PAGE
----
US Steel has strengthened its iconic reputation with all-time high profits, world-class quality, and performance safety. Burritt notes, “We attribute much of our recent success to what our employees have done and how they’ve grown through this difficult pandemic. It’s really helping us fulfill our mission.” The evolving mission requires a transformational change to reimagine carbon-intensive production into “profitable steel solutions for our people – and for the planet!”

 “… a company must have steel in its backbone, 

fundamental principles that define its character.”

For David Burritt, customers determine strategy. But a company must have steel in its backbone, fundamental principles that define its character if it is to have strength, durability, and resilience. US Steel’s founders introduced the first corporate Code of Conduct that has developed into S.T.E.E.L.:

  • Safety First
  • Truth and Respect
  • Environmental Stewardship
  • Excellence and Accountability
  • Lawful and Ethical Conduct

US Steel reconfirmed these principles as recently as August 2021 in a formal statement of “its commitment to human rights and indigenous rights.”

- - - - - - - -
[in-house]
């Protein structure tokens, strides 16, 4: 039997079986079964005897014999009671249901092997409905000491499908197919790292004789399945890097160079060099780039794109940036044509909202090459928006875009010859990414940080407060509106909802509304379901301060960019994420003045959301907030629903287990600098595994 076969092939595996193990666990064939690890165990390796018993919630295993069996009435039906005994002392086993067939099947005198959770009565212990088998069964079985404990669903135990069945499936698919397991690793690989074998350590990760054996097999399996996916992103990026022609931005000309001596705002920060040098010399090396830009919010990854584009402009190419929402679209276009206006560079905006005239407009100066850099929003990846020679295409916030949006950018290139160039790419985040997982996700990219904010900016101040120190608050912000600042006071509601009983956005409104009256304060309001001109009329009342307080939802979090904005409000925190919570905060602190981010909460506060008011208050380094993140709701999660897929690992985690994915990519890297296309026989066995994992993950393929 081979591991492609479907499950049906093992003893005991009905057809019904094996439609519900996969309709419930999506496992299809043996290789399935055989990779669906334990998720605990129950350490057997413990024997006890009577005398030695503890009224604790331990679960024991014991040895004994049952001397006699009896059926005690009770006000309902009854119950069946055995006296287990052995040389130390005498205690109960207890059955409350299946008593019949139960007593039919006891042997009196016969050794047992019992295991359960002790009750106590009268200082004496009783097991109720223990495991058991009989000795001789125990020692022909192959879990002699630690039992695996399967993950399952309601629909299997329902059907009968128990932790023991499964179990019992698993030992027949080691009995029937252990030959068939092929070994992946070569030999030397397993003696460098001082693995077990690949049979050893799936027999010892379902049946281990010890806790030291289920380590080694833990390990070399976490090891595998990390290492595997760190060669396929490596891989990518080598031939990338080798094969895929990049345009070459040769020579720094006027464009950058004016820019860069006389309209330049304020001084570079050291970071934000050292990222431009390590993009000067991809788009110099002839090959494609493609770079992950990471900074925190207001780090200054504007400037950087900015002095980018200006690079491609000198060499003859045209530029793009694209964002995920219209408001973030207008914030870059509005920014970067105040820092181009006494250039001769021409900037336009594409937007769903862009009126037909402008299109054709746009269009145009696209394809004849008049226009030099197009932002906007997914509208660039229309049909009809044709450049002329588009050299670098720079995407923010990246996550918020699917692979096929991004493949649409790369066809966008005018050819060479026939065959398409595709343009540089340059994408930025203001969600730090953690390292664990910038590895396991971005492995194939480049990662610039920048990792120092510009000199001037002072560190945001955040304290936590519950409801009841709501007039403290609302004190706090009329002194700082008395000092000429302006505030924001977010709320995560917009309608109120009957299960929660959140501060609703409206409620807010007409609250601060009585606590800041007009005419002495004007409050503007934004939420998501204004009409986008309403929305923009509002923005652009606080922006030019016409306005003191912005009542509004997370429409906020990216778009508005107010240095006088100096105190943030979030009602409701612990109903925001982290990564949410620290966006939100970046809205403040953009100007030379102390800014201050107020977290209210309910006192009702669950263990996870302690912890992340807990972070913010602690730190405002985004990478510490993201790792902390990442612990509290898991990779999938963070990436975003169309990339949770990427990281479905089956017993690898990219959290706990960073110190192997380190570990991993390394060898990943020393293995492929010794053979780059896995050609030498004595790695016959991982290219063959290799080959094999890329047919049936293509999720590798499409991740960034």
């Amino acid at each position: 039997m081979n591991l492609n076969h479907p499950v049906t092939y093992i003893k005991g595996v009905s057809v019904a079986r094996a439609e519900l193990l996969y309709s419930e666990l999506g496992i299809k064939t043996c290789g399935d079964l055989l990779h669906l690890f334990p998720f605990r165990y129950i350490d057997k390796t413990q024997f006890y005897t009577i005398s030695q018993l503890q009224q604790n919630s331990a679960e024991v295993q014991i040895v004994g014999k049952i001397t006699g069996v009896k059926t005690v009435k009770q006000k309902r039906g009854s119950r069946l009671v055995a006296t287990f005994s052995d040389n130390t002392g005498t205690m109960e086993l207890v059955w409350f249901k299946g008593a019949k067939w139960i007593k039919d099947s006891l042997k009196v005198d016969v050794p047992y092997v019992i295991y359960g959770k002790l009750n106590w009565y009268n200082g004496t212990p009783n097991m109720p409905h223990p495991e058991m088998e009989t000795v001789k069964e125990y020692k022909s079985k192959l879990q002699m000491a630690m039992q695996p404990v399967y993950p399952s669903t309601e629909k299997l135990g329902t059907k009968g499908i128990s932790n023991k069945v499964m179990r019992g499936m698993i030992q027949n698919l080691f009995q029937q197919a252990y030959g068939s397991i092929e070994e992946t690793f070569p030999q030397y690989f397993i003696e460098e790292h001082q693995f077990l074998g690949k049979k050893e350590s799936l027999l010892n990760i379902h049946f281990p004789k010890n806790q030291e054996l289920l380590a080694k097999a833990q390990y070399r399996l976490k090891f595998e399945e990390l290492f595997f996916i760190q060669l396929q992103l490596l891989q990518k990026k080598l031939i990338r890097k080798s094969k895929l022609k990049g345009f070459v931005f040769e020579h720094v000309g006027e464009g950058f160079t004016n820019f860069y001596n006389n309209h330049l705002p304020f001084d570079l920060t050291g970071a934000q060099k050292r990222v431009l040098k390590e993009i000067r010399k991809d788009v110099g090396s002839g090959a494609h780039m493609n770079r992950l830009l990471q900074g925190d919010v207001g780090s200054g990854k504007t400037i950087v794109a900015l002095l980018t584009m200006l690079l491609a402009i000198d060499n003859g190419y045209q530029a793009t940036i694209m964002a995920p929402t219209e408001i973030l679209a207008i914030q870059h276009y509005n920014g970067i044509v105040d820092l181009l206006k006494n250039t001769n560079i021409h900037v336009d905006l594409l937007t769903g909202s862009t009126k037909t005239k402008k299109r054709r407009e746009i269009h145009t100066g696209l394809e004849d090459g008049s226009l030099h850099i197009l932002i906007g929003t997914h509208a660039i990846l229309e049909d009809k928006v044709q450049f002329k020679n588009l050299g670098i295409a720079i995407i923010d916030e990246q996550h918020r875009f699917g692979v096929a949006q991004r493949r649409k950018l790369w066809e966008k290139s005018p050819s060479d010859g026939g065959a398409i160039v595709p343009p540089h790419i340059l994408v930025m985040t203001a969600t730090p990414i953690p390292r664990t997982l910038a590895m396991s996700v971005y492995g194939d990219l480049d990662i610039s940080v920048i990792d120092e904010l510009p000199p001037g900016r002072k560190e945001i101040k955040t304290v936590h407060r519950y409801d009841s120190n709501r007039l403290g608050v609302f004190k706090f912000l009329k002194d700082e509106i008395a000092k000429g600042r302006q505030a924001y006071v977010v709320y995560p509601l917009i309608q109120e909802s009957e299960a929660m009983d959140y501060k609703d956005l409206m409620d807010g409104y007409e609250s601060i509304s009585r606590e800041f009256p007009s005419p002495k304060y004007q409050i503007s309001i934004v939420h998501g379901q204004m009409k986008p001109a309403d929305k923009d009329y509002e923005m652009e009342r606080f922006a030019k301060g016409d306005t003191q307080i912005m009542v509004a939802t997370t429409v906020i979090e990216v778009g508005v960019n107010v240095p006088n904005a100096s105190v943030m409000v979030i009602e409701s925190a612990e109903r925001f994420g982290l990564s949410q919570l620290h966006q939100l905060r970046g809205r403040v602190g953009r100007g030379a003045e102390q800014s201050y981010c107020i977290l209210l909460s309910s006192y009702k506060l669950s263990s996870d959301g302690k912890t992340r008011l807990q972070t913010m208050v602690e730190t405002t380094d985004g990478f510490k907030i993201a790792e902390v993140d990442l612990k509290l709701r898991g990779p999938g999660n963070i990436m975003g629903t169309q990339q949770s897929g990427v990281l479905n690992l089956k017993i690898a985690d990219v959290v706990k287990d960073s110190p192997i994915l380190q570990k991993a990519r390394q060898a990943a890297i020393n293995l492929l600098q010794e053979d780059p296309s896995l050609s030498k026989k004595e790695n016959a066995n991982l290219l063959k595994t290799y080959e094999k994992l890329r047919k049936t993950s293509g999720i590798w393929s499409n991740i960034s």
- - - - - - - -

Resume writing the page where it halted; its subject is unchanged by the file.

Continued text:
David points out the challenge in fostering “safety first” in the dangerous environment of steel manufacture. Nonetheless, “We’re having another all-time safety record this year.” Their 360° approach to safety creates a sense of belonging within the foundries, factories, and offices. The operation has also moved to a culture of psychological safety.

Burritt celebrates its 120th anniversary on the NYSE and points to its profit, safety, and reliability records. “We like to attribute a lot of this to what our employees have been able to do and how they have truly helped us fulfill our mission.” This sense of belonging helped US Steel weather the pandemic with people working together, collaborating, and coming together.

The consistently optimistic Burritt insists the best practice “requires you to find something that you love about the current environment.” For example, “I now have more interactions with customers and suppliers. It’s incredible how you can bring the world closer together through technology in a climate of psychological safety.”

He also notes their Employee Resource Groups have risen to the occasion with virtual seminars and outside speakers shared across their RX app. In this in-house communication framework, people can post word of what happens in their worlds.

 “With the S.T.E.E.L. principles at its core,

people have a foundation

in trust, integrity, and stability.”

With communication improving despite the deployment of workers, Burritt keeps employees at the center of their virtuous circle. He explains, “The employees do the work and make the difference. They take care of the customers who take care of the stockholders who, then, take care of the employees.” David calls this a “wonderful thing, that when it works, it works extraordinarily well.”